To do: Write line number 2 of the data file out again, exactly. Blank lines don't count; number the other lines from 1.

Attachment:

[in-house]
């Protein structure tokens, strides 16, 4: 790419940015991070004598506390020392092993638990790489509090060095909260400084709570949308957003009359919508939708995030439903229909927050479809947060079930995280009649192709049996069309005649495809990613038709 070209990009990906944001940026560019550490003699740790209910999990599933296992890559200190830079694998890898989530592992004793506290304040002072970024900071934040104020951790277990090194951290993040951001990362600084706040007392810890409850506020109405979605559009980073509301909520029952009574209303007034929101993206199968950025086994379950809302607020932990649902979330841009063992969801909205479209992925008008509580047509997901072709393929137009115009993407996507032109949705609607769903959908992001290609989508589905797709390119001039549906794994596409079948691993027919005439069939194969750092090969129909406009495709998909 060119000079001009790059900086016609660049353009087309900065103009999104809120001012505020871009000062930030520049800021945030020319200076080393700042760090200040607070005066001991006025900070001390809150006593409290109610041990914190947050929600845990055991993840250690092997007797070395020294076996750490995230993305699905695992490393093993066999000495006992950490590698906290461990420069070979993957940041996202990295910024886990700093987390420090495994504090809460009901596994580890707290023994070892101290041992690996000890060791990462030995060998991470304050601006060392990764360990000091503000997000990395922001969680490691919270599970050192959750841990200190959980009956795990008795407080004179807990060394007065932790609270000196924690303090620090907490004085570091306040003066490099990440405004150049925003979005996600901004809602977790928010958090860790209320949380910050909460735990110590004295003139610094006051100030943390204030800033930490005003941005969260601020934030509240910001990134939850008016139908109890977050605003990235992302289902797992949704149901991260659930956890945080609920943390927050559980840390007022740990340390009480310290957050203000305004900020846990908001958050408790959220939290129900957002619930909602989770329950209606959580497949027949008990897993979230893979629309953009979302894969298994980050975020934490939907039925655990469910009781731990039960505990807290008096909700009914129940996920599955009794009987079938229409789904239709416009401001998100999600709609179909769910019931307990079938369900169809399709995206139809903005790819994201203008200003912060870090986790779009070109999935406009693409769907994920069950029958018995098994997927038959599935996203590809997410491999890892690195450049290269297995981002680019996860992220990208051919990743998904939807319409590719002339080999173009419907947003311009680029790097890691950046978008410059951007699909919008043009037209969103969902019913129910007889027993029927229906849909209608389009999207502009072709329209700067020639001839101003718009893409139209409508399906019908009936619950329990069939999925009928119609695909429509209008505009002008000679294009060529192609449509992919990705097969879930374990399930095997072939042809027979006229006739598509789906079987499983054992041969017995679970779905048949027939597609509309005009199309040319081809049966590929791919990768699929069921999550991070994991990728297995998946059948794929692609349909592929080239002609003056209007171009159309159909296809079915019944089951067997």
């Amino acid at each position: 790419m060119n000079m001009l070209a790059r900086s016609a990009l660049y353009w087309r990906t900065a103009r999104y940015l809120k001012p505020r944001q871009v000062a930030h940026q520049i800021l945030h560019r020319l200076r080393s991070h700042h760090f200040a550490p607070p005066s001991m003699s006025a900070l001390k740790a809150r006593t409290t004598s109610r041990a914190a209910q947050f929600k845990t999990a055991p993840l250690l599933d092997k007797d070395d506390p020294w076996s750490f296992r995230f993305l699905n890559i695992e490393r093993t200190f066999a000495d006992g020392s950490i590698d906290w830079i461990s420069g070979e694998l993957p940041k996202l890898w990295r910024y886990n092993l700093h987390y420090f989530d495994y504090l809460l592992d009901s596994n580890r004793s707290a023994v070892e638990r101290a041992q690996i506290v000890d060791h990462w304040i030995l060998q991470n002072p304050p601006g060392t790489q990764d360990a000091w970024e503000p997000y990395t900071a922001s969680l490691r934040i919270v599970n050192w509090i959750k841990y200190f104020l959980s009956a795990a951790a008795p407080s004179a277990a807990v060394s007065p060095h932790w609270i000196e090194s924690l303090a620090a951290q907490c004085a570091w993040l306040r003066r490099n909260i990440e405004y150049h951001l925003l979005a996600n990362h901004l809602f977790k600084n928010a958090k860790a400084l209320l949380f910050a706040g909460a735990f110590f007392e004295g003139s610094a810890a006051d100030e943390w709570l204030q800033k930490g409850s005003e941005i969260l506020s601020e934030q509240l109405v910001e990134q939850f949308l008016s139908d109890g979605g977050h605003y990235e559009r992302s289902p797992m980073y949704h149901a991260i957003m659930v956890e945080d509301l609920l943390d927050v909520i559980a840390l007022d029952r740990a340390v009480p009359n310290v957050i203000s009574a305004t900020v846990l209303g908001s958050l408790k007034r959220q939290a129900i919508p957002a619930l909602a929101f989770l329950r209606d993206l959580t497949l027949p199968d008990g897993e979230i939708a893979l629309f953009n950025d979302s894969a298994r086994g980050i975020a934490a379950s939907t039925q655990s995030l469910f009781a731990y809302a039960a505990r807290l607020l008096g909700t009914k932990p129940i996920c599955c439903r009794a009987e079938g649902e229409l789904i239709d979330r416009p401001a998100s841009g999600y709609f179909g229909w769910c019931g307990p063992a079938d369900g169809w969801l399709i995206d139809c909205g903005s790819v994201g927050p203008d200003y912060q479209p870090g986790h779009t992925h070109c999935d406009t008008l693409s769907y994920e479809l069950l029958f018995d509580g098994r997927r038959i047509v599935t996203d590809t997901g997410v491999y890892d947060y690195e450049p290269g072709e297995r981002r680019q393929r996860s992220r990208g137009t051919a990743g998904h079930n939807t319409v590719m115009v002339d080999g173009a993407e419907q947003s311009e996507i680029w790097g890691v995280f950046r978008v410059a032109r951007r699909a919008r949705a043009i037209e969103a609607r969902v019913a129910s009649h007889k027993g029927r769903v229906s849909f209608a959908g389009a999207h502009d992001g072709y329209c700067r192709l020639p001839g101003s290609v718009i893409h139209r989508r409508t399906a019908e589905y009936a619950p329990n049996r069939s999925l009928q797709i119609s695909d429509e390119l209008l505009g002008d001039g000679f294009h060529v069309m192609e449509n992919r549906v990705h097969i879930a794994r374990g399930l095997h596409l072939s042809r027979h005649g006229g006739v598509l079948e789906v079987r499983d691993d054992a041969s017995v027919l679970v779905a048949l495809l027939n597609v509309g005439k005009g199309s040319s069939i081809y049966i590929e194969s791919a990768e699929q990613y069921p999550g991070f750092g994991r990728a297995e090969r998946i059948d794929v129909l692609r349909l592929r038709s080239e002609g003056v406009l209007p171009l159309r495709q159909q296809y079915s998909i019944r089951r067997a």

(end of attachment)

């Protein structure tokens, strides 16, 4: 790419940015991070004598506390020392092993638990790489509090060095909260400084709570949308957003009359919508939708995030439903229909927050479809947060079930995280009649192709049996069309005649495809990613038709 070209990009990906944001940026560019550490003699740790209910999990599933296992890559200190830079694998890898989530592992004793506290304040002072970024900071934040104020951790277990090194951290993040951001990362600084706040007392810890409850506020109405979605559009980073509301909520029952009574209303007034929101993206199968950025086994379950809302607020932990649902979330841009063992969801909205479209992925008008509580047509997901072709393929137009115009993407996507032109949705609607769903959908992001290609989508589905797709390119001039549906794994596409079948691993027919005439069939194969750092090969129909406009495709998909 060119000079001009790059900086016609660049353009087309900065103009999104809120001012505020871009000062930030520049800021945030020319200076080393700042760090200040607070005066001991006025900070001390809150006593409290109610041990914190947050929600845990055991993840250690092997007797070395020294076996750490995230993305699905695992490393093993066999000495006992950490590698906290461990420069070979993957940041996202990295910024886990700093987390420090495994504090809460009901596994580890707290023994070892101290041992690996000890060791990462030995060998991470304050601006060392990764360990000091503000997000990395922001969680490691919270599970050192959750841990200190959980009956795990008795407080004179807990060394007065932790609270000196924690303090620090907490004085570091306040003066490099990440405004150049925003979005996600901004809602977790928010958090860790209320949380910050909460735990110590004295003139610094006051100030943390204030800033930490005003941005969260601020934030509240910001990134939850008016139908109890977050605003990235992302289902797992949704149901991260659930956890945080609920943390927050559980840390007022740990340390009480310290957050203000305004900020846990908001958050408790959220939290129900957002619930909602989770329950209606959580497949027949008990897993979230893979629309953009979302894969298994980050975020934490939907039925655990469910009781731990039960505990807290008096909700009914129940996920599955009794009987079938229409789904239709416009401001998100999600709609179909769910019931307990079938369900169809399709995206139809903005790819994201203008200003912060870090986790779009070109999935406009693409769907994920069950029958018995098994997927038959599935996203590809997410491999890892690195450049290269297995981002680019996860992220990208051919990743998904939807319409590719002339080999173009419907947003311009680029790097890691950046978008410059951007699909919008043009037209969103969902019913129910007889027993029927229906849909209608389009999207502009072709329209700067020639001839101003718009893409139209409508399906019908009936619950329990069939999925009928119609695909429509209008505009002008000679294009060529192609449509992919990705097969879930374990399930095997072939042809027979006229006739598509789906079987499983054992041969017995679970779905048949027939597609509309005009199309040319081809049966590929791919990768699929069921999550991070994991990728297995998946059948794929692609349909592929080239002609003056209007171009159309159909296809079915019944089951067997």